Because it had no choice, Shell took the bate, even though it was obvious that the amount Gazprom handed over was well below market value for the stake. But if you assume that Shell learned its lesson from the fleecing, you don't understand energy company mentality. Just last month, the company's CEO, Peter Voser, met with Sechin to discuss possible joint ventures in the Russian Arctic, the Black Sea, and -- I trust you're seated -- Sakhalin-3.

Even Exxon?
Let's now head for the area covered by Sakhalin-1. There we'll find ExxonMobil in charge, working hand-in-hand with the likes of Schlumberger (NYSE: SLB) and breaking drilling records in the process. But you won't always find its relationships with Russian authorities to be hunky-dory. In fact, as I told my Foolish friends four years ago, things were so testy that Exxon CEO Rex Tillerson stated that his company "needs more clarity about how the Russian government will treat foreign companies before it will undertake more projects there."

But when we arrive at Exxon's digs we just might come upon a contract signed with Rosneft in January and involving joint exploration of the Black Sea. Neil Duffin, ExxonMobil's president, said at the signing that he hoped "the same spirit of co-operation and partnership" that has prevailed at Sakhalin-1 would carry over to the Black Sea.

Is Dudley a fast learner?
You likely know about BP's latest Russian travails, wherein its four Russian billionaire partners from AAR have prevented the company from executing a partnership with Rosneft. What you probably don't know is that the same Oleg Mitval who busted Royal Dutch Shell to facilitate Gazprom's bargain basement Sakhalin purchase also manhandled BP back in 2007. He maintained that TNK-BP wasn't producing enough gas from its big Kovytka field in Siberia, despite a Gazprom export monopoly that essentially prevented the partners from upping their output.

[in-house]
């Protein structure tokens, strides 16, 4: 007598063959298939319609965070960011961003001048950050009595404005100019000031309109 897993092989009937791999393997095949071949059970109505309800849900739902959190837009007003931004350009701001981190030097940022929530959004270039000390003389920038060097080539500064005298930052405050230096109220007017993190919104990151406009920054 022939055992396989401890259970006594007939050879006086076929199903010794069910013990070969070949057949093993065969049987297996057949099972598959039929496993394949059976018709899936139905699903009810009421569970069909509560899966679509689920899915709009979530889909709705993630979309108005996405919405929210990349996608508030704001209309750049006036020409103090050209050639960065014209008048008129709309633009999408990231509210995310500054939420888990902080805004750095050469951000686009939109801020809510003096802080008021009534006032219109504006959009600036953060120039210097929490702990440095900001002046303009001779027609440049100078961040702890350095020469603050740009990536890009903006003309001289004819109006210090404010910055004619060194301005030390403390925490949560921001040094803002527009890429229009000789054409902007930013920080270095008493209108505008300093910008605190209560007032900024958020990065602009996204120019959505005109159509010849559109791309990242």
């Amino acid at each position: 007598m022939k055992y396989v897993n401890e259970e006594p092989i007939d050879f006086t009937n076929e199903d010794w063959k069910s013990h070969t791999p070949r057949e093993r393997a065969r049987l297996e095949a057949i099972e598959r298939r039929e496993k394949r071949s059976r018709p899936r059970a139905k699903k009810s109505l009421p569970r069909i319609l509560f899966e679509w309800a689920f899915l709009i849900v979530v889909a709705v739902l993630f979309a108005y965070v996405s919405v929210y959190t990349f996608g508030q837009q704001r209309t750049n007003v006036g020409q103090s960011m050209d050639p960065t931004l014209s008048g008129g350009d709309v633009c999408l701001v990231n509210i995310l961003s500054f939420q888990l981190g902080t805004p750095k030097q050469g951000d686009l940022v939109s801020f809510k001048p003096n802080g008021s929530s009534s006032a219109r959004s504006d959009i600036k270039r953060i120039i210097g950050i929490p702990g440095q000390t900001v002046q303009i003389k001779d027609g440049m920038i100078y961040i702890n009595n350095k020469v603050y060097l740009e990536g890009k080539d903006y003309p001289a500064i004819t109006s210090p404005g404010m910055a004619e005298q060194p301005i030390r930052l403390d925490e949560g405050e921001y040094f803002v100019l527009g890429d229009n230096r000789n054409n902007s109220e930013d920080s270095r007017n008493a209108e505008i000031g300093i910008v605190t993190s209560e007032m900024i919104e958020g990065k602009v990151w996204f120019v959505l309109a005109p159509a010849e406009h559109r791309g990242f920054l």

You won't be shocked, then, to learn that shortly thereafter, good old Gazprom acquired the Kovytka field for what one U.S. newspaper called "a knockdown price." Perhaps your only remaining question is why Bob Dudley, BP's CEO, and then the CEO of TNK-BP, had his heart set on putting more of BP's assets into Russia.

We could discuss the difficulties that France's Total (NYSE: TOT) and Norway's Statoil (NYSE: STO) have encountered working with Gazprom on the development of Russia's big Schtokman gas project. But I'm sure you're getting the picture, such that the only remaining issue involves where all this leads from an investment perspective.

It may appear to be a small point, but I'm frankly impressed that Chevron took the initiative to pack up and head out when its deal with Rosneft turned out to be less than it had hoped for. In fact, Chevron appears more and more to have an edge when it comes to sensible decisions. I therefore suggest that you keep a close eye on the company, beginning with its addition to your individual watchlist

This article represents the opinion of the writer, who may disagree with the “official” recommendation position of a Motley Fool premium advisory service. We’re motley! Questioning an investing thesis -- even one of our own -- helps us all think critically about investing and make decisions that help us become smarter, happier, and richer.